Jawbone revisited and down the Google Docs rat hole

A couple of weeks ago I discussed the Aliph Jawbone, a Bluetooth headset that I highly recommended.

Reader “Anonymous” pointed out in a posting on Network World that the Amazon ratings for this device are all over the place, and I’m at a loss to explain why. Complaints range from poor build quality to inadequate warranty coverage and poor performance. I can only comment on the first and last issues as I haven’t had to make a warranty claim: I and two other people I know who have Jawbones like the build quality and have found the performance to be excellent.

Anyway, the reason I bring up the Jawbone again is that I just received a Jawbone 2 ($130 from Amazon) and, miracle of miracles, Aliph has managed to shrink the new model to about half the size of the original and improve it!

Having used the new one on and off for a few days I’ve found the audio performance and noise reduction is at least as good as the original (actually I think the sound quality is slightly better), while the device is even more comfortable and the battery life is longer. In addition, the new headset is lighter and less obtrusive and simpler to use. As with the original, I highly recommend the Jawbone 2. Your mileage, it would appear, might vary.

This week I had a small problem to solve and no time to waste so I had to find a quick and dirty fix. The problem was the need to provide someone with a simple database for names and addresses. I didn’t want to install anything on her computer because then I might have to go and fix the machine if something went wrong. The answer was obvious: The solution had to be Web-based.

I considered creating a data entry form on my Web server and using Form Mail from Matt’s Script Archive to e-mail the form data to another program running locally that would read the messages and build a database. This is a fairly simple solution, but in the end I decided to use Google Documents for two reasons: It removes the need to e-mail and decode form data, and I wanted to see what I could get Google Docs to do.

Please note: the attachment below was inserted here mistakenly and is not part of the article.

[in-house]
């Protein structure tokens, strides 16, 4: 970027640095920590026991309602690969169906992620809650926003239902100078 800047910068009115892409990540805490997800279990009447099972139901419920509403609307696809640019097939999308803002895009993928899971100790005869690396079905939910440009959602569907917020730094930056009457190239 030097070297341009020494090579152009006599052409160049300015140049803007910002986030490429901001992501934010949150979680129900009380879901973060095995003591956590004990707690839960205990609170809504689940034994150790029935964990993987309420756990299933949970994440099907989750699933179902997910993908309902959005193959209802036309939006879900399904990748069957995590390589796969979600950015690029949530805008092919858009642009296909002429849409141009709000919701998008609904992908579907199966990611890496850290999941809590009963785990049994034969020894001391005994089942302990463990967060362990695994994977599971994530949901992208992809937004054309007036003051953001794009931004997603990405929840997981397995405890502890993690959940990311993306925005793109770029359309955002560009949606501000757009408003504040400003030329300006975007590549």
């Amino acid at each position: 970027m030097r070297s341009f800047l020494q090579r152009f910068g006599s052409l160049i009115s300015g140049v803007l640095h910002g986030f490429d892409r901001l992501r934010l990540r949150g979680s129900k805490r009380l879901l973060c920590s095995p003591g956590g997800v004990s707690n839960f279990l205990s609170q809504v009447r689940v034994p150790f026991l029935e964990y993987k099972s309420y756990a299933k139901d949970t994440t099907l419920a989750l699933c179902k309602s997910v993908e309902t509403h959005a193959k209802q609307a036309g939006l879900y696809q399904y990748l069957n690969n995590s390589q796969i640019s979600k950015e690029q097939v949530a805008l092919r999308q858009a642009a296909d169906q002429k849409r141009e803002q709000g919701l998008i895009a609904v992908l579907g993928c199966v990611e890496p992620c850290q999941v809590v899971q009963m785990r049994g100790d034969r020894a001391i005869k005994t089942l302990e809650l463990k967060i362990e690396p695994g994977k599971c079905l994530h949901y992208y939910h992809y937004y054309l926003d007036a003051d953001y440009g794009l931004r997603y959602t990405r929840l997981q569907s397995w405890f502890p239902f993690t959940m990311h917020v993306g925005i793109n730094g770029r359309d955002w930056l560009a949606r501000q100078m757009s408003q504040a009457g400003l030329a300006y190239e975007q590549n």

It is at times such as these that you realize just how much of a geek you really are. You have a problem to solve and instead of solving it with the tools you know, you just have to try using something “more interesting.” And here’s the problem with Google Documents: It is way too interesting! Say after me: “I will not go down that rat hole. I will not go down . . . Ohhhh! Shiny!”

Anyway, if you haven’t checked out Google Documents I would advise you to do so – as a place to store documents you might need when you’re out of the office and as a means of sharing documents it is pretty amazing. And free. Gotta love free.

I set up a simple Google Documents spreadsheet and then shared it with the person doing the data entry. She could now edit the contact data directly in the spreadsheet. But wait . . . there was a better way: Google Documents supports forms.

Google Documents will generate a form for you that will send data to your spreadsheet. There’s just one problem. The Google form is ugly and poorly laid out. But as it is just a regular HTML form that uses the POST method, creating a form on my Web site and using the same URL to send data to the spreadsheet on Google Documents was the answer. W00t! Works like a charm.

But that’s not all. Google Documents has a rich API that is just begging to be explored. Next week we’ll go a little further down that particular rat hole.

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